FinancingWASH Services sustainably – in the sense of securing service delivery after implementation – has proven to be a challenge. This is mainly due to a lack of planning and knowledge of post-installation costs and assigned responsibilities. Hence, a planning tool, such as an indicator framework for financial sustainability of WASH services is needed. Different organisations have recently produced such frameworks (e.g. the life-cycle cost approach from WASHCOST) that provide an overview of important aspects for reaching financial sustainability. Synonyms: Financial Sustainability Framework
Financing means the organisation and acquisition of funds to pay for the full costs of a project (planning, building/ carrying out, operation & maintenance, monitoring & evaluation, etc.).
First Flush Device
First flush devices are used in rooftop rainwater harvesting (RTRWH) systems, in order to prevent debris, dirt, dust and droppings that collect on the catchment area from entering the collection and storage tank. Different types exist, such as float valve types, overflow flow types, flow rate types or electronic conductivity types. First flush diverter devices improve water quality, reduce tank maintenance and protect pumps. Synonyms: First Flush Diverter, First Water Diverter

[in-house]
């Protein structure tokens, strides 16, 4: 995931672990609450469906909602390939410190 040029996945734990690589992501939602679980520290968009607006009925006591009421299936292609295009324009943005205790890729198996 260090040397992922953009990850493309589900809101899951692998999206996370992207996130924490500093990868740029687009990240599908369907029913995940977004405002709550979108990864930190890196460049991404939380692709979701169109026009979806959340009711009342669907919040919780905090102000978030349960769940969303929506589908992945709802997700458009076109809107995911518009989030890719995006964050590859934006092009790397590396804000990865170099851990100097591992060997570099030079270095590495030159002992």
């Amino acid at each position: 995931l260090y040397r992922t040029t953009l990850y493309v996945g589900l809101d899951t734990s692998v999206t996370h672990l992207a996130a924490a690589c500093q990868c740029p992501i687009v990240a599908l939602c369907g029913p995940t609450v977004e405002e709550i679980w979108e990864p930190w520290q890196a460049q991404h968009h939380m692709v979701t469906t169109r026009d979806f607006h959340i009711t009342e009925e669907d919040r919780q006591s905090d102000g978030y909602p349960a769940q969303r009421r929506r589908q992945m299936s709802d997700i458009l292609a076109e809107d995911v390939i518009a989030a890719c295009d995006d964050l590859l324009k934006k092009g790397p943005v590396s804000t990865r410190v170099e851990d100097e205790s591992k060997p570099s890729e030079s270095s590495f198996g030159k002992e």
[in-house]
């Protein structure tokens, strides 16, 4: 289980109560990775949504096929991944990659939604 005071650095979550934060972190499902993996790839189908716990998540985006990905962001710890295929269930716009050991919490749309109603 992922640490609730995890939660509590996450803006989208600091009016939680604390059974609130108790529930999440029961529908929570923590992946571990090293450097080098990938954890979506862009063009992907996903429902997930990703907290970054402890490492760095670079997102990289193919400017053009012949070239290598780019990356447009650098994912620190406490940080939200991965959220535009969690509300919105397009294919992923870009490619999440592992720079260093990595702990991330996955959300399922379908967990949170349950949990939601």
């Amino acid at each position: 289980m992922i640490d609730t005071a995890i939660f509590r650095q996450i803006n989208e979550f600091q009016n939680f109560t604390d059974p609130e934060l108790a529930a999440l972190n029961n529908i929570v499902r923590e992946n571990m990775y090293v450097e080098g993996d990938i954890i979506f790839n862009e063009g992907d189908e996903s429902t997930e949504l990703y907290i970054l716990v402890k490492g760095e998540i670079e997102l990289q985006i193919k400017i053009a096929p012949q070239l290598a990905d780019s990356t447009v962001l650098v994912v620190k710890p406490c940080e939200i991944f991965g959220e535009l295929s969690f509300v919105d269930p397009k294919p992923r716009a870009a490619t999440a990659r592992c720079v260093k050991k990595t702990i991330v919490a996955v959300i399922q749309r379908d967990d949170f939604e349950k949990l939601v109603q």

Fish can be grown in ponds that receive effluent or sludge where they can feed on algae and other organisms that grow in the nutrient-rich water. The fish, thereby, remove the nutrients from the wastewater and are eventually harvested for consumption. See also aquaculture.
A floating plant pond is a modified maturation pond with floating (macrophyte) plants. Plants such as water hyacinths or duckweed float on the surface while the roots hang down into the water to uptake nutrients and filter the water that flows by. Synonyms: Macrophyte Pond
The process by which the size of particles increases as a result of particle collision. Particles form aggregates or flocs from finely divided particles and from chemically destabilized particles and can then be removed by settling or filtration. Flocculation is often used in combination with coagulation.
The volumetric flow rate is the volume of fluid which passes through a given surface per unit time (e.g. m3/s, cubic meters or litres per second). Mass flow rate is the mass of substance which passes through a given surface per unit time. Synonyms: Q
A type of incinerator in which the stoker grate is replaced by a bed of limestone or sand that can withstand high temperatures. The heating of the bed and the high air velocities used cause the bed to bubble, which gives rise to the term “fluidised”
A flush urinal is a urinal used with water to flush away the urine. There are manual and automated flush techniques. Installing a flush urinal results in increased water consumption and the generation of the corresponding amount of wastewater. Waterless urinals, which work without water, have become increasingly popular. Synonyms: flush urinals, waterborn urinals